US researchers think they’re getting closer to understanding why certain old people preserve exceptional cognitive abilities on par with those of others 30 years younger.
According to recent research published in The Journal of Neuroscience, these exceptional “super-agers” have bigger nerve cells in the parts of the brain that control memory.
It’s possible that the octogenarians were born that way, or that as they aged, their neurons changed in a different way from those of others.
More research is required, which might uncover novel dementia-fighting strategies.
Researchers are particularly interested in learning how long-term brain health may be impacted by alterations in nerve cells. Do they provide any protection against ageing or are they only a sign of superior mental health?
Finding out what prevents dementia and maintains cognitive function is the main goal of the SuperAging Research Program at Northwestern University in Illinois, which has been underway for more than ten years.
Participants must be above 80, have an excellent memory, be open to undergoing a variety of exams and tests, and consent to donating their brains to research after death.
Researchers have previously deduced, based on prior studies utilising MRI scans, that the brains of so-called super-agers resemble and function more like that of a 50-year-old than an 80-year-old.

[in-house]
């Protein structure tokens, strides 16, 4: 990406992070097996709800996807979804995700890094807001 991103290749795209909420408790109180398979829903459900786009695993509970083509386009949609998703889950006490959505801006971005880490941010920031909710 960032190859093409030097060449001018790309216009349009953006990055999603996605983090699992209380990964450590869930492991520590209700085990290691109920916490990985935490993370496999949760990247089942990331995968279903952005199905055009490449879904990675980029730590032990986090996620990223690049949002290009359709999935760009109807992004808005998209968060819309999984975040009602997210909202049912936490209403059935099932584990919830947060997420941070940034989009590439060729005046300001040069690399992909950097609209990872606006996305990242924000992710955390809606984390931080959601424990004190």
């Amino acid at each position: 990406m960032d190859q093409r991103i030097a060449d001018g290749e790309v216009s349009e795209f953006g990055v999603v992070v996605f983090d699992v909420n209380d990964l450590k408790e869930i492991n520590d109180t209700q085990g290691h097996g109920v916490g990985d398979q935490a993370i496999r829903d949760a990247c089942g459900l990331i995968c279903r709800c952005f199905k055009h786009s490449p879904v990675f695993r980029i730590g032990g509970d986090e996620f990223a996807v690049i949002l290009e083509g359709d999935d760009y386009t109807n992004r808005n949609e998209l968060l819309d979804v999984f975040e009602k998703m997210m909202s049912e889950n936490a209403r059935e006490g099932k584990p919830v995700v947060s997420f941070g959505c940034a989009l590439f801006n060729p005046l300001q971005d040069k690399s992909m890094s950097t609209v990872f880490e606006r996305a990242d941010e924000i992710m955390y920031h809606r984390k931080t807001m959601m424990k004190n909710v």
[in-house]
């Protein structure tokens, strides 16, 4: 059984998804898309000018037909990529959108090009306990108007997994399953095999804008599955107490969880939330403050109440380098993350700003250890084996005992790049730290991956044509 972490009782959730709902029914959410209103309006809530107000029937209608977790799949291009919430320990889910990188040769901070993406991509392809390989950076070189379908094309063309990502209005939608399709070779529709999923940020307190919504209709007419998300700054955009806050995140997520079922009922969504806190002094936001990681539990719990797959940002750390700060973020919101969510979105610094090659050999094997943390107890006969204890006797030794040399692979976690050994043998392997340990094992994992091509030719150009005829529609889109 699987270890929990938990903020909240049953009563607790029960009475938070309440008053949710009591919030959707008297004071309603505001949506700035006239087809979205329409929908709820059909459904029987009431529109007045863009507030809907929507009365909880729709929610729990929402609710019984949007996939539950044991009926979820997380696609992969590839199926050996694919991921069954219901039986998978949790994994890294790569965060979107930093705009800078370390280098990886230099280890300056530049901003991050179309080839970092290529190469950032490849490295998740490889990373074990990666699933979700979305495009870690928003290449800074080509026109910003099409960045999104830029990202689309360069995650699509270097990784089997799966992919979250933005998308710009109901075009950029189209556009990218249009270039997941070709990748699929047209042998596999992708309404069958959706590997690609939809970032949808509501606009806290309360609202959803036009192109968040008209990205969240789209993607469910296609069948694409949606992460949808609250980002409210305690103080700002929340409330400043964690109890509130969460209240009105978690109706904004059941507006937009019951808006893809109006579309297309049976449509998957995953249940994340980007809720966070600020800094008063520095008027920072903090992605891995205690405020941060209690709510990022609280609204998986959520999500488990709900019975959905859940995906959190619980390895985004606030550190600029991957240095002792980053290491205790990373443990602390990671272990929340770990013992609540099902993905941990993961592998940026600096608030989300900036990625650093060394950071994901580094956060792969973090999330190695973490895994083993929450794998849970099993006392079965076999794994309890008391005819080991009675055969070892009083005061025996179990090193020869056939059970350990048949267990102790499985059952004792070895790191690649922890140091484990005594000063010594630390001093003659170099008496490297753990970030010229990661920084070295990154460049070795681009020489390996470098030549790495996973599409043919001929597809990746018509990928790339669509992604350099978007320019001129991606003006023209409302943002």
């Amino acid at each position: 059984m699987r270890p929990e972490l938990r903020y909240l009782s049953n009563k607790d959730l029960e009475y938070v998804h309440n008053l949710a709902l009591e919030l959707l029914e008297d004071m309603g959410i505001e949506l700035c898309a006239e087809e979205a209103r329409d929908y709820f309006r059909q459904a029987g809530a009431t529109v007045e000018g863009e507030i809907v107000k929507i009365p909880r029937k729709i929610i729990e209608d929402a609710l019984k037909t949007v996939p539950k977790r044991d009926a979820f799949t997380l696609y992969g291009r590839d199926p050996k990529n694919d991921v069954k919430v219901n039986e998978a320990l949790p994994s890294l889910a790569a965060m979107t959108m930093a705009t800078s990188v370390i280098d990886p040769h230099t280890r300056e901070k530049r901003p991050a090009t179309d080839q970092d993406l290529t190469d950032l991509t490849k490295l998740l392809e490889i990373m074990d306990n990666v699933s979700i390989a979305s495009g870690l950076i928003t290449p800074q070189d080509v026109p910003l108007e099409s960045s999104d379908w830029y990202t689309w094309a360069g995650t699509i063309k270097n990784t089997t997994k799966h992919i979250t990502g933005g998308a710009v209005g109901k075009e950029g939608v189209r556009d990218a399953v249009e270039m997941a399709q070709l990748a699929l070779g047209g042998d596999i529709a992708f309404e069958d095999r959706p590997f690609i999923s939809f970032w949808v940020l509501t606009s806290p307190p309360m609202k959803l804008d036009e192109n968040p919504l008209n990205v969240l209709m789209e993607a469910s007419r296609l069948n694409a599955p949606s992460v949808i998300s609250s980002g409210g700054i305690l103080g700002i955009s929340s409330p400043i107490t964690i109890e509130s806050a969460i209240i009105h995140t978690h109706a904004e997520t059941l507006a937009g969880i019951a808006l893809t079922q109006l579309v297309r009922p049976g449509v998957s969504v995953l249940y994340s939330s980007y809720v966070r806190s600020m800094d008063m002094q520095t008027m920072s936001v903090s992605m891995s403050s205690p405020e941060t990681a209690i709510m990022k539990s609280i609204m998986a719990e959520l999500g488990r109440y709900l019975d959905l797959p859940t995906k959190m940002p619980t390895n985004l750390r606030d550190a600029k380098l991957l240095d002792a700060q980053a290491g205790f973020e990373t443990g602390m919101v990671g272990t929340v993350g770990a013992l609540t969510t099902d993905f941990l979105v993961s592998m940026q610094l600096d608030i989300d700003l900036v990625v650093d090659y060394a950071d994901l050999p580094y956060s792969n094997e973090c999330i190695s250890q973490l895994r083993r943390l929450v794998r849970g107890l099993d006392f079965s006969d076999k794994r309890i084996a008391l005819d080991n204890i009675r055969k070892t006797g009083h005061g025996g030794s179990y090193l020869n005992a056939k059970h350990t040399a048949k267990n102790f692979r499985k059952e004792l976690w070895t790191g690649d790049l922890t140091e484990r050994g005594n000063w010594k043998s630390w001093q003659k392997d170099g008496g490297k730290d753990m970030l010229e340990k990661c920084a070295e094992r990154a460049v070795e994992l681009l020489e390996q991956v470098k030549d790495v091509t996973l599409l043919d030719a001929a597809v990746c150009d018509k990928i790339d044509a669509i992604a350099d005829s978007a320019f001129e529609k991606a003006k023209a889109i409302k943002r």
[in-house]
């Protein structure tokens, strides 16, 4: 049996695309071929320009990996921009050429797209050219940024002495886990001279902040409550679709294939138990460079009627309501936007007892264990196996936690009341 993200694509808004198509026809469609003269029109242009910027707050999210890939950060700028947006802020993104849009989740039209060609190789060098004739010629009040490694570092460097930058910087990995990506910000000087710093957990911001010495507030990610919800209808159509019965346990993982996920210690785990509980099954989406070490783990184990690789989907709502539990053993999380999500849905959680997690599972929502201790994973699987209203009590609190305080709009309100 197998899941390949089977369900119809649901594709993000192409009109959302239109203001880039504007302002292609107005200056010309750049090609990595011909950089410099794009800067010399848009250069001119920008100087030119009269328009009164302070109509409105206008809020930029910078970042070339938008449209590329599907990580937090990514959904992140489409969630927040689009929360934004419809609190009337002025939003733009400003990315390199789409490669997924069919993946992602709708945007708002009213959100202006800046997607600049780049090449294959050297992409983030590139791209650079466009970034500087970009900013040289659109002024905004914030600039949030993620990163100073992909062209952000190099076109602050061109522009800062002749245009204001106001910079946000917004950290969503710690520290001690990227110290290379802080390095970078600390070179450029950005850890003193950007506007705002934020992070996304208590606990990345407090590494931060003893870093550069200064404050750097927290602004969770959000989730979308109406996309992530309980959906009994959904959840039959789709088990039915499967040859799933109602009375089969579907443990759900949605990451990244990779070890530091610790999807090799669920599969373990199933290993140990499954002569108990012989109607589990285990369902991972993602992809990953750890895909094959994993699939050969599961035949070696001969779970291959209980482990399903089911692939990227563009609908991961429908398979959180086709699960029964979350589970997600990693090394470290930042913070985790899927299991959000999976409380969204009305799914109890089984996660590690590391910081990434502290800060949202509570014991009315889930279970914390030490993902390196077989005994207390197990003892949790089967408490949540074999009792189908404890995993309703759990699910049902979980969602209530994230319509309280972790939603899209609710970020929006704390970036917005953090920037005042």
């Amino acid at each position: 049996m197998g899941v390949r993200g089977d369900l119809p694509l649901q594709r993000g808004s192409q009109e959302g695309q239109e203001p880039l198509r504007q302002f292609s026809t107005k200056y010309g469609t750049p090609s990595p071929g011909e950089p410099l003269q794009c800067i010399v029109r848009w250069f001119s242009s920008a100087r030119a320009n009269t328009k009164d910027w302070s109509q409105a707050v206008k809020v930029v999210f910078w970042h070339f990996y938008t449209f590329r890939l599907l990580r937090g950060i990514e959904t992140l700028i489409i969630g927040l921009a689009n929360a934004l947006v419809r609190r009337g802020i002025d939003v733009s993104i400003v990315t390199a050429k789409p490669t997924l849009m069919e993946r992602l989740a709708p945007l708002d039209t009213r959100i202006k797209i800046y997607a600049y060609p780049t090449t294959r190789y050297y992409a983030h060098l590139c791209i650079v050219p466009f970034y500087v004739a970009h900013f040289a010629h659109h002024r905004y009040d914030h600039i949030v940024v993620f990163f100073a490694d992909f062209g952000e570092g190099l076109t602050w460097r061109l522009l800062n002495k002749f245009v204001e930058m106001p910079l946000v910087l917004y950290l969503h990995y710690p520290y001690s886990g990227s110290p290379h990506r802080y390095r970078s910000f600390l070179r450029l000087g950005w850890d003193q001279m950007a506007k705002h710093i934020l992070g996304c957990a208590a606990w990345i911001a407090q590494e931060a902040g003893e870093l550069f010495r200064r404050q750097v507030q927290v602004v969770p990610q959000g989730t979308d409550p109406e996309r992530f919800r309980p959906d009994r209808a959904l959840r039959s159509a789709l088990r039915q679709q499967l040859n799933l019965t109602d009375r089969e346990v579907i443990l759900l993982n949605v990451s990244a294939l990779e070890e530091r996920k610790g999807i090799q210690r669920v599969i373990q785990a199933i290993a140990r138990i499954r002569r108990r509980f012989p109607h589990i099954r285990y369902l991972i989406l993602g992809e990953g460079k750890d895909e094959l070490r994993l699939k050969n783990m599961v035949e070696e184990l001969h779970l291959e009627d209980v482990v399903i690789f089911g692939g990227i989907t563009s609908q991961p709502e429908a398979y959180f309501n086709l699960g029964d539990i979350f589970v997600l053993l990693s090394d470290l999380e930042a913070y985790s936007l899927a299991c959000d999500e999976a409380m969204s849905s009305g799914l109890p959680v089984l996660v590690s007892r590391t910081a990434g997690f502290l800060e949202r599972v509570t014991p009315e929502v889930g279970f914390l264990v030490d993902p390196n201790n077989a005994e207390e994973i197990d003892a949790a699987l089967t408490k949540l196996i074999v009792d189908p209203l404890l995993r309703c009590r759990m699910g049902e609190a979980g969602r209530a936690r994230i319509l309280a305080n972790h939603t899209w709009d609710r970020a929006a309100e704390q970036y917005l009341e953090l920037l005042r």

The entorhinal cortex, a part of the brain associated with memory, is the subject of the most recent studies, which are based on postmortem exams.
Six superagers, seven “cognitively average” octogenarians, five individuals with early-stage Alzheimer’s, and six younger donors who passed away from illnesses unrelated to the brain were also evaluated. They discovered that the super-agers in this area of the brain had larger, healthier neurons than the rest. They also seem to be less likely to develop the aberrant protein buildups known as tangles that are normally found in the brains of Alzheimer’s sufferers.
Though the precise origin of Alzheimer’s disease is not yet known, there are a number of factors that may raise the risk. While some, like age and heredity, cannot be changed, lifestyle choices like quitting smoking, adopting a healthy diet, and engaging in regular exercise might reduce the risk.
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